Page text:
City thoroughbreds on the gallop

Posted by Simon Curtis

It is twelve days precisely since Manchester City and Chelsea locked horns in an intriguing Premier League contest at the Etihad. On that occasion, Chelsea surprised City with their shape and proceeded to run rings around an understaffed home midfield, running out deserved winners. Twelve days is a very long time in football, however, and on Saturday the two teams reversed roles for their 5th round FA Cup tie, won at a relative canter by City, with heroes emerging all over the pitch.

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Manuel Pellegrini, out-thought by the much-lauded, much-talked about tactical wizardry of Jose Mourinho's five man midfield last time out, proved you are never too old to learn new tricks. Here the Chilean had learned all of his lessons. With a small number of precise turns of the spanner, the Engineer had the sky blue motor ticking over beautifully again and almost without a hiccup throughout the ninety minutes. With Barcelona on the near horizon, what a time it was to come back to form.

So, what had changed to make this such a satisfying spectacle for blues fans? First of all, the 2011-12 title-winning central defensive pairing of Vincent Kompany and Joleon Lescott were back in harness. Many were puzzled that Roberto Mancini broke it up in the first place, but the form of Matija Nastasic helped people forget how effective Lescott had been previously alongside his faultless captain. Here it was like old times with the two reunited in a deeply effective partnership.

In front of them, the off-pace Martin Demichelis, embarrassingly overrun last time out, was replaced by the not-noticeably swifter Javi Garcia; but what a game the Spaniard had. Effective in the tackle, solid in his marking, accurate in his passing, Garcia put in perhaps his finest ninety minutes so far in a sky blue shirt. With Stevan Jovetic performing a mobile and dangerous shuttle between the City midfield and the attack spearheaded by Edin Dzeko, City's shape and choice of personnel turned out to be perfect for the occasion.

Gone too was the wizardry and dynamism of Chelsea's midfield quintet. Ramires, substituted early, was out of sorts. Hazard, the dominant force last time, found no space for those clever flicked balls and Willian, an all-action terrier, was crowded out by the limpet attentions of Pablo Zabaleta, James Milner and Garcia. If you wanted a snapshot of the game, you got it in a nutshell in minute 35 of the first half: Ramires running into what space he could find in an advanced midfield area looked up to see where he could put the ball next. In the instant he searched, what he found was David Silva wrapping a boot round his legs from behind to enact a perfect recovering tackle. The tippy tappy magician dispossessing Chelsea's run-all-night motor with a clean, sharp tackle. A delicious reversal of roles in a match where City reversed Chelsea's dominance from last time.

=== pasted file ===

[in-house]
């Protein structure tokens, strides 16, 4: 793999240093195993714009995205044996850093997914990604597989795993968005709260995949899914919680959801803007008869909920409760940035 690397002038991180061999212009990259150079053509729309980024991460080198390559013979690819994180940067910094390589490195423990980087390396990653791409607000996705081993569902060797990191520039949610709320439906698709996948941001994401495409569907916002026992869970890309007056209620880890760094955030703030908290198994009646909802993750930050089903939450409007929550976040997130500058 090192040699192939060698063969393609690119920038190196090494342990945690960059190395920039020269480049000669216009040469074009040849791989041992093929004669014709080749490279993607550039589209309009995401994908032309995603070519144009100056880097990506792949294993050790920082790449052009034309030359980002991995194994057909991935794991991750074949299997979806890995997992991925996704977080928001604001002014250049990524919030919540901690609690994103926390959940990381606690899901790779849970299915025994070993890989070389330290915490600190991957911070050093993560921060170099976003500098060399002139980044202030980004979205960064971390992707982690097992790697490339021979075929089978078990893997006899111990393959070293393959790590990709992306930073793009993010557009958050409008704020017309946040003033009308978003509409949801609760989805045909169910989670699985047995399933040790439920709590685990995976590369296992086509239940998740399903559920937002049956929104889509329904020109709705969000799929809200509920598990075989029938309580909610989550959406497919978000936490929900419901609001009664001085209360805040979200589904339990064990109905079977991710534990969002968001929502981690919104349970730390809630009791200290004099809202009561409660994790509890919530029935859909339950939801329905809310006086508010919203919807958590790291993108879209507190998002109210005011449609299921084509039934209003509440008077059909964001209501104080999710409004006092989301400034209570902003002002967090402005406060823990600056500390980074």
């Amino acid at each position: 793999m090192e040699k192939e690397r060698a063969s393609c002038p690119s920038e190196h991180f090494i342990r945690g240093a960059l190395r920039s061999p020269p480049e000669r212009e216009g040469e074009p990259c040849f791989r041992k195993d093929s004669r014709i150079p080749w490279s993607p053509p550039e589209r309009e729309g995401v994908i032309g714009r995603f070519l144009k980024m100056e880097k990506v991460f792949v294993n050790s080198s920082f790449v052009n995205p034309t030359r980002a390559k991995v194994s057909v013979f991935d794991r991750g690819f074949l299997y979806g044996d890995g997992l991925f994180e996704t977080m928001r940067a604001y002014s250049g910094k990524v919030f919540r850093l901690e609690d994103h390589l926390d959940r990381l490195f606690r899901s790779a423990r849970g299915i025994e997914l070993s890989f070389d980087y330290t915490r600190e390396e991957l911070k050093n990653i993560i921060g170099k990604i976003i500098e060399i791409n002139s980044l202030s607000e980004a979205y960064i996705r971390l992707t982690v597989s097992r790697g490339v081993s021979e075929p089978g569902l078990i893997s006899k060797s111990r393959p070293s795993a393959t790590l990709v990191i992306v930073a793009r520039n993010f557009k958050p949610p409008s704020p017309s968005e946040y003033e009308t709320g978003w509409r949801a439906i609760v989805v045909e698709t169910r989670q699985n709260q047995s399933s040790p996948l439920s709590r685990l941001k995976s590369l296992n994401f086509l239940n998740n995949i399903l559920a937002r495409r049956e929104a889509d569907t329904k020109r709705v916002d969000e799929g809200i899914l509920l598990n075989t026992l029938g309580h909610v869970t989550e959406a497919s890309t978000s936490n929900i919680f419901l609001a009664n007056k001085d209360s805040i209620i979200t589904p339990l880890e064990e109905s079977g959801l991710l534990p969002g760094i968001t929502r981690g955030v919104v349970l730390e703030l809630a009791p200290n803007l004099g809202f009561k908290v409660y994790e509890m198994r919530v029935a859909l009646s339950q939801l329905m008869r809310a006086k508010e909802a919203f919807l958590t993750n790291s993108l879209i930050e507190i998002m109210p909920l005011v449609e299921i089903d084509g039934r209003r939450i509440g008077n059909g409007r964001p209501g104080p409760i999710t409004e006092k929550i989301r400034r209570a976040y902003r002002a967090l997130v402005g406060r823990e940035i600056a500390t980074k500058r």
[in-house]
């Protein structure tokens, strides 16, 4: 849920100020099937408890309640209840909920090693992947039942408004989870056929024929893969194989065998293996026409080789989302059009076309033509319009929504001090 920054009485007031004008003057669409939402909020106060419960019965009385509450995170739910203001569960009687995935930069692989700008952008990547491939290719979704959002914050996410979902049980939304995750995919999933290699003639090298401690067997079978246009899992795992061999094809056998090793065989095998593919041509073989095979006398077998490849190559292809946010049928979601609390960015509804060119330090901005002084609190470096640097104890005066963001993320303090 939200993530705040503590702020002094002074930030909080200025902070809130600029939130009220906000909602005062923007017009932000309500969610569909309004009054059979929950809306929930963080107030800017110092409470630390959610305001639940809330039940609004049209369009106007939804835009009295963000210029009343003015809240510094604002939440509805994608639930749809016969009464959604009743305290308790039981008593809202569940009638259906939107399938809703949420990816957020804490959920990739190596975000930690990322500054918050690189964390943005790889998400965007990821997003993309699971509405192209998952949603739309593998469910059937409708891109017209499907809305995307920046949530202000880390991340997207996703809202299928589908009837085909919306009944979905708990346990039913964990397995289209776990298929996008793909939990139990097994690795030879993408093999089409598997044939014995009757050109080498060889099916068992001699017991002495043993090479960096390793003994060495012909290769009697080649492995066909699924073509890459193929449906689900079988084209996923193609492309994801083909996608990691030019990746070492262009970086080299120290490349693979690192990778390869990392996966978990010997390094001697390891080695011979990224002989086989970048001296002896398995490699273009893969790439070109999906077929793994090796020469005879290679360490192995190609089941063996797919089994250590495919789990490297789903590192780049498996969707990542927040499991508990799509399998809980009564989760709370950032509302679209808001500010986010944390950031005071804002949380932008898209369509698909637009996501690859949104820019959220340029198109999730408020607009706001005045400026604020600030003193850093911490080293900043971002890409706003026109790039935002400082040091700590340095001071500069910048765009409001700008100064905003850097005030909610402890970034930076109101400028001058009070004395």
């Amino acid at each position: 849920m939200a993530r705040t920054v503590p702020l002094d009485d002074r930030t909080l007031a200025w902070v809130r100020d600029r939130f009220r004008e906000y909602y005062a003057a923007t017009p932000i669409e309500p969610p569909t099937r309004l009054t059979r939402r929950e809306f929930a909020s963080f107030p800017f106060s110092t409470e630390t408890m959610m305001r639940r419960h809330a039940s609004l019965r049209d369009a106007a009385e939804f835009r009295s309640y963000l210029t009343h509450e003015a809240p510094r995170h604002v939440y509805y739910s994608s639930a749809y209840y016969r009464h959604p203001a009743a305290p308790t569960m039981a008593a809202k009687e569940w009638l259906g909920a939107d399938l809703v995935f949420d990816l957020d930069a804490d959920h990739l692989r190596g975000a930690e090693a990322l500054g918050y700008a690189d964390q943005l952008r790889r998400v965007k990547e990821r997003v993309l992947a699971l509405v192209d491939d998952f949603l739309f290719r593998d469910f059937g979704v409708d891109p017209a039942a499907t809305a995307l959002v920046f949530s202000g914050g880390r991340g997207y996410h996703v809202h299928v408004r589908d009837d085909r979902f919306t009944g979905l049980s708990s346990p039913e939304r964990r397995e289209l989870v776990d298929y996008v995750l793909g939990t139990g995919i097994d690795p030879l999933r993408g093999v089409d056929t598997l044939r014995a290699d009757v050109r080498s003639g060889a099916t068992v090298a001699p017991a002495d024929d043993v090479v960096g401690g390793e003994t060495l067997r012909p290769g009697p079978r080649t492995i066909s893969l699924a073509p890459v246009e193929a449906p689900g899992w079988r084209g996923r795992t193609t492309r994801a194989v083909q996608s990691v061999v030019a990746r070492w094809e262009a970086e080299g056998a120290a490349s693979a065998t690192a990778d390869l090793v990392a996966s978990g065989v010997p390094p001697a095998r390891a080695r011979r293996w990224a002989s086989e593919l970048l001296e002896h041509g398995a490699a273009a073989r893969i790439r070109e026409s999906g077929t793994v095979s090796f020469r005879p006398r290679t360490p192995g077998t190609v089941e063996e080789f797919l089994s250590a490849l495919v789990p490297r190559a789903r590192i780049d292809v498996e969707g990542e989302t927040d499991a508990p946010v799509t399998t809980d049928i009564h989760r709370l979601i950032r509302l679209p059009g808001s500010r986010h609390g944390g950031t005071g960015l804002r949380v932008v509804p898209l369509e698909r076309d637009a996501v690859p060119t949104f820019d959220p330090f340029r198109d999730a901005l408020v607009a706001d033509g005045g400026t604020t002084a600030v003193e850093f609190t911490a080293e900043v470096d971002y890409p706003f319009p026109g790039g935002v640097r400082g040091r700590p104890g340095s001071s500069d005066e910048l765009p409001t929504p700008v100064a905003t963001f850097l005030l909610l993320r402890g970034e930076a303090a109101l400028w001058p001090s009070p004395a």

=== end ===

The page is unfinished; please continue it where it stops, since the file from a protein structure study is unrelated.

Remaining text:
In among this maelstrom of legs and arms, however, stood a man-beast who just refused to be by-passed. Yaya Toure walks like a man who has just undergone complicated physiotherapy after falling from a horse. You would not put money on him reaching the touchline without needing to find a haystack to sit on for a quick rest, but, given enough time to lift himself into a canter, the big man is practically unplayable. Here he turned inside and out, pirouetted in those canal sized boots, charged hither and thither with Willian and Mohamed Salah hanging from the seat of his pants. A truly majestic performance from the Elephant of Bondoukou, with Garcia's honest prompting alongside him producing a barrier that Chelsea could not surpass.

There were other new faces to the soap opera too. Jovetic, suddenly fit and spry, ran at a bewildered and overrun away defence with verve and panache, eager for the ball and energetic in his support of both Dzeko and the midfielders behind him. And there was more, so much more. On came Samir Nasri to reintroduce us all to the delightful one touch triangles in City's midfield that had been missing last time against the Blues and also at Norwich in the goalless league stalemate.

With Chelsea tiring from the runaround they were getting and City's legs fresh from their late postponement in midweek, Pellegrini puled the last trump card. Jesus Navas, Nasri and Alvaro Negredo on as substitutes. How to demoralise a beaten side. Here comes skill and touch, here comes power and passion, here comes speed and trickery. You could almost catch the word "obrigado" on Mourinho's lips, as he watched the last semblance of order in his ranks disintegrate. Nasri duly delivered the coup de grace, when a delightful piece of improvisation with David Silva ended with Nasri prodding imperiously past Petr Cech in the Chelsea goal for City's richly deserved second.

The Portuguese coach's little ponies had been reduced to common or garden mules and City, slow to break into a trot last time out, had produced a performance fitting of the finest thoroughbreds on the gallop.

What a difference twelve days can make.

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